Elspeth, Three Left Feet's founder, company director and creative producer, is back! This time she's throwing down the business jargon you need to know if you fancy starting a creative company.
Welcome back to my ‘So you wanna start a theatre company’ blog series!
The question of the hour is: what type of company are you going to be? Now, I’m not talking about deep philosophical outlooks or creative truths here (although that may well affect your choice!) If you want to get serious up in here, you’ll need to set up a company, officially. That means registering with Companies House and doing all the gross businessy stuff.*
There are a variety of different types of businesses out there and, therefore, several avenues you can go down. Here are the main three:
This is what the businesses with that little 'Ltd' tag following their name are. So what does this actually mean? Ironically, being a limited company means you are the least limited in what you can do. You don’t have to submit any reports about your operations like you do with some of the other two options, and you don’t need to produce your own governing documents. Your work doesn’t have to have a social benefit. You could be solely focused on the art for art’s sake.**
You’re just required to register your company with Companies House. This is super straightforward and it’ll only cost you £12. All you do is simply go onto their website, fill in all your details and - bad-a-bing bad-a-boom – within 24 hours you’ve got yourself an officially registered company! You also have to make the very serious decision of whether you want to be Theatre Company Limited or Theatre Company Ltd – this is nail-biting stuff, people.
Limited companies can be limited either by shares or by guarantee.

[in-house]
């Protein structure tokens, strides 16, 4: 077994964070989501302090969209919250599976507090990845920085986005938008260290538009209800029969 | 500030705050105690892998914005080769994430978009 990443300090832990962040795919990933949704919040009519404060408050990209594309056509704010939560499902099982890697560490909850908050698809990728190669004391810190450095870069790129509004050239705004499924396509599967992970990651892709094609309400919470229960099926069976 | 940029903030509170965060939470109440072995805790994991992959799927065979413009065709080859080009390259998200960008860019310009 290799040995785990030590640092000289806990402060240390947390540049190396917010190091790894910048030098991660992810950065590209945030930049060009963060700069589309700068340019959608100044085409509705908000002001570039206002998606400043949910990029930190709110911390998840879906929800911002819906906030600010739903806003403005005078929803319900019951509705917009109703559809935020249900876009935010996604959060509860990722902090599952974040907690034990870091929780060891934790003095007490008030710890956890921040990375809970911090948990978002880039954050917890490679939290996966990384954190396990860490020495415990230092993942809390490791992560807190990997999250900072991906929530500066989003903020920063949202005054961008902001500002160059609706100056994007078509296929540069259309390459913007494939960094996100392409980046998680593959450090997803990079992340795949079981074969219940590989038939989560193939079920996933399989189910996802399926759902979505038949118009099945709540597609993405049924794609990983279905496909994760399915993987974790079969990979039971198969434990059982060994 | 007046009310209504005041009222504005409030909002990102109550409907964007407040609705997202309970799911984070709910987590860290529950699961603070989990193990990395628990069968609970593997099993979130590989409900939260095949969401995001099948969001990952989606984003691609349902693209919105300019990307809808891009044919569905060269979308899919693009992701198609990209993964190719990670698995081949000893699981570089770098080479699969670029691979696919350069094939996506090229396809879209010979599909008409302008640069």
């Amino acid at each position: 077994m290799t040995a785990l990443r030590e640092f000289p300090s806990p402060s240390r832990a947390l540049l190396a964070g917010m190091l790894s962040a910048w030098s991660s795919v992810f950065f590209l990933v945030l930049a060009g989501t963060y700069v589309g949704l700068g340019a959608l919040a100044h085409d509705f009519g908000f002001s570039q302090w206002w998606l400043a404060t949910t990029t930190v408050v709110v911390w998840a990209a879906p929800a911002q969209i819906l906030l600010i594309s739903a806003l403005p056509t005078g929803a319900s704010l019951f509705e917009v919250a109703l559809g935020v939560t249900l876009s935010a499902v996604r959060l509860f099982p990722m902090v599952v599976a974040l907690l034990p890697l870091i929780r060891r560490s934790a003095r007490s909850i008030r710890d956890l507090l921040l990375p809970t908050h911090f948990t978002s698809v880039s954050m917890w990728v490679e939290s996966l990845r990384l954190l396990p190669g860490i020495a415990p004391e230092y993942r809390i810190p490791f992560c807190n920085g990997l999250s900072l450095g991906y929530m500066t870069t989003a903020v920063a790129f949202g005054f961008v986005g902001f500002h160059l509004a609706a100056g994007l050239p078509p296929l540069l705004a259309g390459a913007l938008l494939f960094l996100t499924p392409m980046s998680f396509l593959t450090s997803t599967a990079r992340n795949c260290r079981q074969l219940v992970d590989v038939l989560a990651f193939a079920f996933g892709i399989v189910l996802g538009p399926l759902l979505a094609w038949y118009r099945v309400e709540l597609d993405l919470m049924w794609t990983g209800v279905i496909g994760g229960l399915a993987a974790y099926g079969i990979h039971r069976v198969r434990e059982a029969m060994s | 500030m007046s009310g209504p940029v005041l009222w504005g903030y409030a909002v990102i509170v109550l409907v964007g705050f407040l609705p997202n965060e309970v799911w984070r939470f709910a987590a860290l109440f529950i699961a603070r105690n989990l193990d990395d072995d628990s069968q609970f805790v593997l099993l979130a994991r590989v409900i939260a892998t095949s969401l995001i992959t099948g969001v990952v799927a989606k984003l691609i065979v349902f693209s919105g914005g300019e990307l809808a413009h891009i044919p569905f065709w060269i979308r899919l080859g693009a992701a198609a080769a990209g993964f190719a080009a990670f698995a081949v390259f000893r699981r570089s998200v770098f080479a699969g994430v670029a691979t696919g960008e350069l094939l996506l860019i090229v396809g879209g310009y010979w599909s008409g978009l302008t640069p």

LIMITED BY SHARES***: the company is owned by shareholders who each have a stake in the business by ‘buying in’ – think Dragon’s Den style.
LIMITED BY GUARANTEE: the company is owned by guarantors and is a distinct legal entity from its owners… honestly, I don’t entirely understand this one but it’s unlikely this would be your best option anyway.
CIC – Community Interest Company
A CIC is a special type of limited company which exists to benefit the community rather than private shareholders. This is a fab option if you aim to solely produce work that will have a social benefit because as a CIC, as you must submit an annual report outlining how each of your activities has benefitted the community. This option gives you access to a lot of arts-related funding sources that aren’t available to limited companies which is definitely a big bonus! Once more, you will need to officially register your Community Interest Company with Companies House. You can also change from a limited company to a CIC but you can’t change back!
Finally, you can become a charity. This is an option that many arts organisations opt for. As an example, The Dukes Theatre is a registered charity. From speaking to people who have done it, I have heard that registering as a charity can be quite a long process, taking some people a year or more to complete. I have no personal experience in this area but this is what gov.uk has to say...
There are 6 steps to setting up a charity:
Find trustees for your charity - you usually need at least 3.
Make sure the charity has ‘charitable purposes for the public benefit’
Choose a name for your charity.
Choose a structure for your charity.
Create a ‘governing document’.
Register as a charity if your annual income is over £5,000 or if you set up a charitable incorporated organisation (CIO).
Like CICs, charities are also eligible for a lot of arts-based funding sources that Limited Companies are not. Don’t worry, there are also plenty of funding and grant opportunities for limited companies to look into (and not just arts-specific ones!) but it is important to be aware that sometimes you won’t be eligible.
I encourage you to do your research into all of the options before you make any final decisions – there’s a whole hive of information available online, so google away! Regardless of what you plump for, you will need to submit annual accounts to HMRC. If the thought of this makes you go bleahfuhrvahreksucuh, I’m with you sista.
Tune in for my next ‘So, you wanna start a theatre company?’ instalment soon, where I’ll talk all about money money money!****
*Sorry not sorry.
**Which is a COMPLETELY valid choice! Don’t get me started on the problem of having to constantly justify the value of creative work… maybe that’s a blog post for another day.
***Three Left Feet are a company limited by shares.
****How uncouth! *gasp*